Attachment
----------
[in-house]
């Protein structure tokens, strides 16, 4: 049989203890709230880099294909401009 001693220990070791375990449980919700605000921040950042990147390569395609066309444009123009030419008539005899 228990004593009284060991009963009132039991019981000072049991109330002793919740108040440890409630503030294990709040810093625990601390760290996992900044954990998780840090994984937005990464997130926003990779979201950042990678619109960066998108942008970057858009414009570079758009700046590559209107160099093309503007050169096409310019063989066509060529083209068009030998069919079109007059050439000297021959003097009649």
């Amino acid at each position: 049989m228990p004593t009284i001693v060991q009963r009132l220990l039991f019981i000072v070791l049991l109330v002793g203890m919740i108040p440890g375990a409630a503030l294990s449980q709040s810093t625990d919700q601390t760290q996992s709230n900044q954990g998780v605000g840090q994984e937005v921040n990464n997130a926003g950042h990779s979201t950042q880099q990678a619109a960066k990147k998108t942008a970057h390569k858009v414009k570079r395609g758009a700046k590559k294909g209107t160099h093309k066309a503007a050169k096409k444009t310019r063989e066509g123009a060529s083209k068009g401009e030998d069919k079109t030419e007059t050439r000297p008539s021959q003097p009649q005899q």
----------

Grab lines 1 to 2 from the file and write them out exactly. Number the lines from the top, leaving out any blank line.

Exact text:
[in-house]
């Protein structure tokens, strides 16, 4: 049989203890709230880099294909401009 001693220990070791375990449980919700605000921040950042990147390569395609066309444009123009030419008539005899 228990004593009284060991009963009132039991019981000072049991109330002793919740108040440890409630503030294990709040810093625990601390760290996992900044954990998780840090994984937005990464997130926003990779979201950042990678619109960066998108942008970057858009414009570079758009700046590559209107160099093309503007050169096409310019063989066509060529083209068009030998069919079109007059050439000297021959003097009649």